Alternatives to Scrivener
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We have 2 reviews for Scrivener. The average overall ratings is 3.0 / 5 stars.
Overall Opinion: It's a cute program if you spend 90% of your time playing around with how it looks, but the PC version is hot garbage when it comes to using it for actual and serious writing. Most editors won't touch a scrivener file, meaning you have to export your draft for your editor, and then manually enter all their edits because, unlike Word or other software (most editors still want .docx), you can't track changes or accept all or read the notes your editor left you. Want to format a book? Better be prepared to watch a few hours (at least) of tutorial videos for what should be a fairly simple process. And seriously, all those great writers who came before the Scrivener era? They didn't use a damned corkboard or character profile sheet-- they sat down at their word processors or typewriters and wrote. Some even did their first drafts by hand. This is a program for wanna-be writers who are trying to impress everyone with "look at my fancy real novelist software!" No thanks. Uninstalled.
Overall Opinion: Scrivener is one of the most powerful organizational tools a writer can add to their arsenal. With a customizable interface that can be catered to your workflow, Scrivener allows you to compile all of your project research and notes in a single place that can then be viewed from numerous perspectives. Scrivener makes it easy to cross-reference your notes, outlines, and draft sections from a single window or split screen, and its full-screen editor switches off the distractions so you can focus on what's most important.
Pros: Scrivener's customizable full-screen editor mode allows for a distraction-free writing area that can be tailored to your tastes. The binder, outliner, and corkboard offer a valuable hierarchical overview of project sections and statuses so you can easily see exactly what you've got and where it's at in the creative process. Scrivener makes it easy to create your own workflow. Edit multiple documents in a split-screen environment while keeping a side of notes and inspirational imagery, or, if things get too busy, all those extra bits can be hidden to leave you with a clean editing interface.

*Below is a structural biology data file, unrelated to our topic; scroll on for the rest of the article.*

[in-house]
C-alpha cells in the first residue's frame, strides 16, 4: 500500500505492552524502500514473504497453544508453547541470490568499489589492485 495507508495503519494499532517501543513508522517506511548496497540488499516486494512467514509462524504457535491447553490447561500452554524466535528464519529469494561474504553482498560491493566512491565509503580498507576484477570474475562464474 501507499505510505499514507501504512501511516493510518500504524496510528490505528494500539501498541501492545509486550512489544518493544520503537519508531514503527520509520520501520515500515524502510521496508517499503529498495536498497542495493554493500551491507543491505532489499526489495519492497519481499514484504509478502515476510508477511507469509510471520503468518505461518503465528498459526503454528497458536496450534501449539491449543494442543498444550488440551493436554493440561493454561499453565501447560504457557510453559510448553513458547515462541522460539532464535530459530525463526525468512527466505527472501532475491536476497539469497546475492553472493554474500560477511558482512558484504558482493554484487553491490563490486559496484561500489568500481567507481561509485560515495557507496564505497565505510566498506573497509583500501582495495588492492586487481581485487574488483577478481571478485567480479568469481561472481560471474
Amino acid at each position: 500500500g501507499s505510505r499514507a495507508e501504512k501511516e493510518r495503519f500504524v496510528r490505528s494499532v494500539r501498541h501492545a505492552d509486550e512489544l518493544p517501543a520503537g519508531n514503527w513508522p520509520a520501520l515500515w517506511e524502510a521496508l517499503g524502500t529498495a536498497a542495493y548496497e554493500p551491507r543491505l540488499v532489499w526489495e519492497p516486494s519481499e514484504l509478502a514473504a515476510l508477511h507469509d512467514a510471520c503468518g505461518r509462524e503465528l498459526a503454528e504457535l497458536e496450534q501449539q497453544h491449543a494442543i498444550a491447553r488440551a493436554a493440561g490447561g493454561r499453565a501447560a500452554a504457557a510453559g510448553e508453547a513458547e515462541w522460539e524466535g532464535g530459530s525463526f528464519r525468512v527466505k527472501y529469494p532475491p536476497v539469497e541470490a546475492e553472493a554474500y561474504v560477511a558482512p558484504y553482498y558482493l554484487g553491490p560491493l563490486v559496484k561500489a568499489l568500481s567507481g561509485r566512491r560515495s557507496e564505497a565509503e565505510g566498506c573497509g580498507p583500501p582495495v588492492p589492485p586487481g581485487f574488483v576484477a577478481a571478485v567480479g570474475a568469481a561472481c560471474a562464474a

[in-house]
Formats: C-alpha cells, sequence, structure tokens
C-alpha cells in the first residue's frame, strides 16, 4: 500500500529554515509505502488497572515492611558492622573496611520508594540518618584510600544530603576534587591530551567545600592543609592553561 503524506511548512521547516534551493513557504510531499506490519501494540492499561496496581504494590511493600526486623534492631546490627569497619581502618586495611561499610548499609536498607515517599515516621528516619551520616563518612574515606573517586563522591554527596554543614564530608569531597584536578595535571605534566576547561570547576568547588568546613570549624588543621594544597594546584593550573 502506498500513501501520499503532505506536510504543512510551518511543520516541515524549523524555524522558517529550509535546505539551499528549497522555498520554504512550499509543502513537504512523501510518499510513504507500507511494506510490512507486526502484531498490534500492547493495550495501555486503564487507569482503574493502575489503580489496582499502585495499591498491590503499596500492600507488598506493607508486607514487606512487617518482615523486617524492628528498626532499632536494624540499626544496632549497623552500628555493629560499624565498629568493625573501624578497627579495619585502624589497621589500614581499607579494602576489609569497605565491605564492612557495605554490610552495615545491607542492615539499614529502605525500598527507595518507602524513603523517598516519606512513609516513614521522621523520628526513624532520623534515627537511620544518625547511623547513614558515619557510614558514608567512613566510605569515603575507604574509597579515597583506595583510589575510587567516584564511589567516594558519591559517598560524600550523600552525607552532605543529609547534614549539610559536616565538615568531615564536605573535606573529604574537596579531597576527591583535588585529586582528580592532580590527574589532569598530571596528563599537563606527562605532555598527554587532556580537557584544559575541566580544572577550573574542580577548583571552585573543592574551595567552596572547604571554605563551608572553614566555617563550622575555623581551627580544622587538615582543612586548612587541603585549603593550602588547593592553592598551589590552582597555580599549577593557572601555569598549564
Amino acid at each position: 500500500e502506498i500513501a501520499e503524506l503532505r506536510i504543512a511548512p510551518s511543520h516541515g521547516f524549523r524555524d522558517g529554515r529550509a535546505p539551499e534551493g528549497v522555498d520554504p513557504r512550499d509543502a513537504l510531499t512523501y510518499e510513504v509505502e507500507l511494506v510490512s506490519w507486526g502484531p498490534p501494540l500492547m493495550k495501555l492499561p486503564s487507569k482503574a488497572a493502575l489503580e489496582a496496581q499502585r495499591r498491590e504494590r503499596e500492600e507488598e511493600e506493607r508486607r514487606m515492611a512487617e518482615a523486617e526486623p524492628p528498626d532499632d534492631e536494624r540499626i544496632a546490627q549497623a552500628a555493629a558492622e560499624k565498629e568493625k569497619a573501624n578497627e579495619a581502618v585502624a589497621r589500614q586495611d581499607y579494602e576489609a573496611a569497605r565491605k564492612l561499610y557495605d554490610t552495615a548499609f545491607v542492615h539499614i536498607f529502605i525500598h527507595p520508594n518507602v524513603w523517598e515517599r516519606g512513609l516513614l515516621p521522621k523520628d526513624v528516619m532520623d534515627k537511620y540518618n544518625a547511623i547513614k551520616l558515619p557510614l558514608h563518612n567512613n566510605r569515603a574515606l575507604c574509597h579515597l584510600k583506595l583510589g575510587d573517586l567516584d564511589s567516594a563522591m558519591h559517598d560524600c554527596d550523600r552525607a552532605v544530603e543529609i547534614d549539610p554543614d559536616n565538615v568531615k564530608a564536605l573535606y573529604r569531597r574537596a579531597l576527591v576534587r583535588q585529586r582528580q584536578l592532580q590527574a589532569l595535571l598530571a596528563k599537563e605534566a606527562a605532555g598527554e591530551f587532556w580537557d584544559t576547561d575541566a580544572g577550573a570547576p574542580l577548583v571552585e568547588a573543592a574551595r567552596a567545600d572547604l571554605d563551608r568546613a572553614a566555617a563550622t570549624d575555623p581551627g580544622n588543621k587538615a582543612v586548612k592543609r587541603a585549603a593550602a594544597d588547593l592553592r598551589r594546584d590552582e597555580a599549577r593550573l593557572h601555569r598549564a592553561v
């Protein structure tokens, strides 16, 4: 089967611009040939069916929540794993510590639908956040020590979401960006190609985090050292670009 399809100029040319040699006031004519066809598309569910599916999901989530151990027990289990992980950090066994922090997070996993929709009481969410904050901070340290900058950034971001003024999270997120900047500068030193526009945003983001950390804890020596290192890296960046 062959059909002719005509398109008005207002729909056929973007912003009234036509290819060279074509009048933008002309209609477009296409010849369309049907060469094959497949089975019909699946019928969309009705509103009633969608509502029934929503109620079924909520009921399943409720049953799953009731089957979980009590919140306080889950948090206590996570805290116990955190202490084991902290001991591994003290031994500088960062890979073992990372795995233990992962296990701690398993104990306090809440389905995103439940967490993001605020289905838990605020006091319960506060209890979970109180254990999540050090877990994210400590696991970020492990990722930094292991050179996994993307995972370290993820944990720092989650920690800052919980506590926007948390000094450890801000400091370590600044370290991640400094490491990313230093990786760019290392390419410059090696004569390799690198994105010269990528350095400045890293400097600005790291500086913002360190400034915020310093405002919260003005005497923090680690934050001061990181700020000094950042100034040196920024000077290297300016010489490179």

Cons: OS Support — Development prioritizes macOS above all, meaning some features — or even versions, as is currently the case — may be very delayed making it to Windows or iOS. There is currently no Android app available, and Linux support has been discontinued. Book Export — Scrivener can export a manuscript to several popular eBook formats such as EPUB or MOBI, but the resulting code is, quite honestly, a hot mess. Evidence suggests that tidy HTML may play a role in how some retailers' algorithms process eBooks. Its exports fall a bit short in the visual formatting category as well, with some file formats not displaying typography or margins as expected. Feature Overload — The sheer number of features that are present within Scrivener can overwhelm and exhaust a user who just wants to get some writing done. Scrivener doesn't do anything to gently introduce you to its many aspects. That said, fiction writers may feel it's lacking in formal methods for handling things such as characters, locations, or timelines.
READ MY BOOK: bit.ly Purchase Scrivener for PC: store.eSellerate.net Purchase Scrivener for Mac: http://st...
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This page was composed by Alternative.me and published by Alternative.me. It was created at 2018-04-28 21:53:06 and last edited by jerm at 2021-04-24 01:42:06. This page has been viewed 20615 times.